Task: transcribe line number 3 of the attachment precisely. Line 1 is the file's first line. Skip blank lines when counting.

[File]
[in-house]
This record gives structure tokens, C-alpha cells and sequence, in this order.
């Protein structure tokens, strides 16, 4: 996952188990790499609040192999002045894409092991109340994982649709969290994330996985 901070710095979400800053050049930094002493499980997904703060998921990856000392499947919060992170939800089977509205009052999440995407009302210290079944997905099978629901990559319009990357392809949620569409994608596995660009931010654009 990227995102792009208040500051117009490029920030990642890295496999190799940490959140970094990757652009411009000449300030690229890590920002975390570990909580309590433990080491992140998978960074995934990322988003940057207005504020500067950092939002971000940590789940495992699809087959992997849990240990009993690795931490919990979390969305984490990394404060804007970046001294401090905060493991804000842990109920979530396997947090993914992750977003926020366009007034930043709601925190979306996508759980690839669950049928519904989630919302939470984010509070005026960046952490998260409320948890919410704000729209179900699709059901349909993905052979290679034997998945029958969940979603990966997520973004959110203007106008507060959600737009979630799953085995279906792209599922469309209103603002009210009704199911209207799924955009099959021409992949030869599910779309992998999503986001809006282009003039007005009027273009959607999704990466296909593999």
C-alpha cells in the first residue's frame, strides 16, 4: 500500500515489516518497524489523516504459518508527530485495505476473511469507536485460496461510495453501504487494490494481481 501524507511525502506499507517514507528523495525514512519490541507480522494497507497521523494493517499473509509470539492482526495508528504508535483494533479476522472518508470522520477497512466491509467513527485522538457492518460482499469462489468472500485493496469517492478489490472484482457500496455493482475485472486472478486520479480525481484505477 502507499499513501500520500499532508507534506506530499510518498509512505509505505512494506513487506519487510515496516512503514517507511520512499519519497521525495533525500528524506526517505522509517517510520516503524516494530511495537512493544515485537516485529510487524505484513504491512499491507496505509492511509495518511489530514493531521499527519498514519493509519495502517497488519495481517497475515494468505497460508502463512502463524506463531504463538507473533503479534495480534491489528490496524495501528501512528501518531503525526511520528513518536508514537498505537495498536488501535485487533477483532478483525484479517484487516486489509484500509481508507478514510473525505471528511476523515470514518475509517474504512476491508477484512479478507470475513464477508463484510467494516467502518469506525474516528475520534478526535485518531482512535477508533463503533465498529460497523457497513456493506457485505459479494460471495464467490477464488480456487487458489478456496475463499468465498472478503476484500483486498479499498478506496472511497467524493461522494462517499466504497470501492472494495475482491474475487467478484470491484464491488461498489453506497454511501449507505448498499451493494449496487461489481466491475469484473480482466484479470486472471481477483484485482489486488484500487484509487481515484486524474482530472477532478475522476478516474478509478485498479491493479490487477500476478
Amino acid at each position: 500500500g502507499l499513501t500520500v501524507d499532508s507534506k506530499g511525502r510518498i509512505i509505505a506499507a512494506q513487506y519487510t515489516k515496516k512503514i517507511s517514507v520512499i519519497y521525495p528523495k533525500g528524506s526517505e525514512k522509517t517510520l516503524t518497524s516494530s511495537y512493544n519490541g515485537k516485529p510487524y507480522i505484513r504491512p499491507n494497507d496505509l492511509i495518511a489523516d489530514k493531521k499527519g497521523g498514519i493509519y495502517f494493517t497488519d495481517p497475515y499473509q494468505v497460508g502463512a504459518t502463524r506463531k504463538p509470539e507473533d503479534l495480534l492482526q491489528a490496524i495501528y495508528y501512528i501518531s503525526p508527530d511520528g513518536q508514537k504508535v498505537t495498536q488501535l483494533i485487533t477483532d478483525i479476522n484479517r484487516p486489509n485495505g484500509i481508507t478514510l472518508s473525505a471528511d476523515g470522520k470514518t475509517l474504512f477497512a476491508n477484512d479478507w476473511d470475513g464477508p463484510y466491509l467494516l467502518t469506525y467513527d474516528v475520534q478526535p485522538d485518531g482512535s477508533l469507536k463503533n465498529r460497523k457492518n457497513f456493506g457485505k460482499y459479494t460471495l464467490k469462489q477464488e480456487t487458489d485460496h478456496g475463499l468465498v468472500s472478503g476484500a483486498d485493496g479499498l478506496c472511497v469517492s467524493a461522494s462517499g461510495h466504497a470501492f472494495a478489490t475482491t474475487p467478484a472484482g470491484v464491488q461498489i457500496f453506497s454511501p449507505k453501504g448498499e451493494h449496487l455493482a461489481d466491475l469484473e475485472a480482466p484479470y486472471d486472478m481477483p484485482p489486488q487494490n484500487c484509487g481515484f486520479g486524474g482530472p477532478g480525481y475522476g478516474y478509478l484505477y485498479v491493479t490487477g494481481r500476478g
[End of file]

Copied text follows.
């Protein structure tokens, strides 16, 4: 996952188990790499609040192999002045894409092991109340994982649709969290994330996985 901070710095979400800053050049930094002493499980997904703060998921990856000392499947919060992170939800089977509205009052999440995407009302210290079944997905099978629901990559319009990357392809949620569409994608596995660009931010654009 990227995102792009208040500051117009490029920030990642890295496999190799940490959140970094990757652009411009000449300030690229890590920002975390570990909580309590433990080491992140998978960074995934990322988003940057207005504020500067950092939002971000940590789940495992699809087959992997849990240990009993690795931490919990979390969305984490990394404060804007970046001294401090905060493991804000842990109920979530396997947090993914992750977003926020366009007034930043709601925190979306996508759980690839669950049928519904989630919302939470984010509070005026960046952490998260409320948890919410704000729209179900699709059901349909993905052979290679034997998945029958969940979603990966997520973004959110203007106008507060959600737009979630799953085995279906792209599922469309209103603002009210009704199911209207799924955009099959021409992949030869599910779309992998999503986001809006282009003039007005009027273009959607999704990466296909593999």